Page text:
CAIRO — One of Egypt's leading democracy advocates on Wednesday slammed recent parliamentary elections as a farce and warned about the possibility of violence if authorities try to suppress popular rallies for reform.
Mohamed ElBaradei — the 2005 Nobel Peace Prize laureate who has been at the helm of a burgeoning opposition movement in Egypt — also reiterated his call for a boycott of next year's presidential elections.
"We should not be part of a farce," he said in a video message he posted on YouTube and his Facebook page. "I hope you boycott elections by not running or voting."
"The regime must understand that it is our right to march in peaceful demonstrations to demand change. It must understand, if we are prevented, we will resort to peaceful civil disobedience," he said, adding that, "if we are not allowed, the Egyptian people will have no choice but — I hope this will not happen — there will be violence."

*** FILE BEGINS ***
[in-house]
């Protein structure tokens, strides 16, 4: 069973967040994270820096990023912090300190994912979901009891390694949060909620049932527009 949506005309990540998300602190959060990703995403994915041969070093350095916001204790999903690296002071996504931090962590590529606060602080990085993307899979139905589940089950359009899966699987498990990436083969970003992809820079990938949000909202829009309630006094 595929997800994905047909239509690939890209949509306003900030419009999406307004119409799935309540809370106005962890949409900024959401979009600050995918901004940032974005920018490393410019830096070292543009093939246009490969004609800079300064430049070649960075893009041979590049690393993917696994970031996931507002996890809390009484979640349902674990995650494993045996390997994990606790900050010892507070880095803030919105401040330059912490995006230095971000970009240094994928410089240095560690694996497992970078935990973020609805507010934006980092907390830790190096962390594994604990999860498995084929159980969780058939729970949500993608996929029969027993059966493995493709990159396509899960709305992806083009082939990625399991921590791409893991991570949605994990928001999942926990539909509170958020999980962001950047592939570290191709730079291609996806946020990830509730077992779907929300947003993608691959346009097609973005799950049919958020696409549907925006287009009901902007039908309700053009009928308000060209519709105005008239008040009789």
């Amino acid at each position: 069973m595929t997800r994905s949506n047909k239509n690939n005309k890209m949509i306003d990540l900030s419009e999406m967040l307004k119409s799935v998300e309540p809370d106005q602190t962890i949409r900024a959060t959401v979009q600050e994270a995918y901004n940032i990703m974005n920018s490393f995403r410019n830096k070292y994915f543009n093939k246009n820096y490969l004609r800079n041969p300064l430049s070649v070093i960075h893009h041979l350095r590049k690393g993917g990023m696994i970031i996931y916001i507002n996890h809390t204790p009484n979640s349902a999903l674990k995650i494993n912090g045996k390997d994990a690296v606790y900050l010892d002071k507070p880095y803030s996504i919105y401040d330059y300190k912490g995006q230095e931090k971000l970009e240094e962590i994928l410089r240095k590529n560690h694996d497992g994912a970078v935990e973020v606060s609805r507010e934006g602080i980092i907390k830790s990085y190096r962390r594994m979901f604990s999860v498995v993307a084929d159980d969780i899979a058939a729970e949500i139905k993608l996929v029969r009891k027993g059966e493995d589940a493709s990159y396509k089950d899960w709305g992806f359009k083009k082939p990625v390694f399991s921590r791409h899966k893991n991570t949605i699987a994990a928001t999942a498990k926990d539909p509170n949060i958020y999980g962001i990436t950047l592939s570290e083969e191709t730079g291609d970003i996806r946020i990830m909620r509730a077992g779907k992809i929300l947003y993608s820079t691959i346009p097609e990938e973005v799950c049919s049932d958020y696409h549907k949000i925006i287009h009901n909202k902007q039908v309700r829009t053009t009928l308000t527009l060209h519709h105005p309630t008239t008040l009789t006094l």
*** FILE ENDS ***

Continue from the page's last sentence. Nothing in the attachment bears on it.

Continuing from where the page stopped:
Local and international observers have accused the authorities of manipulating the Nov. 28 balloting through vote-rigging and violence. Results showed a crushing victory for the ruling party.
"Elections were the straw that broke the camel's back; it proved that the regime is incapable and not ready (to carry out reforms), and doesn't understand that it is impossible for the status quo to remain unchanged," ElBaradei said.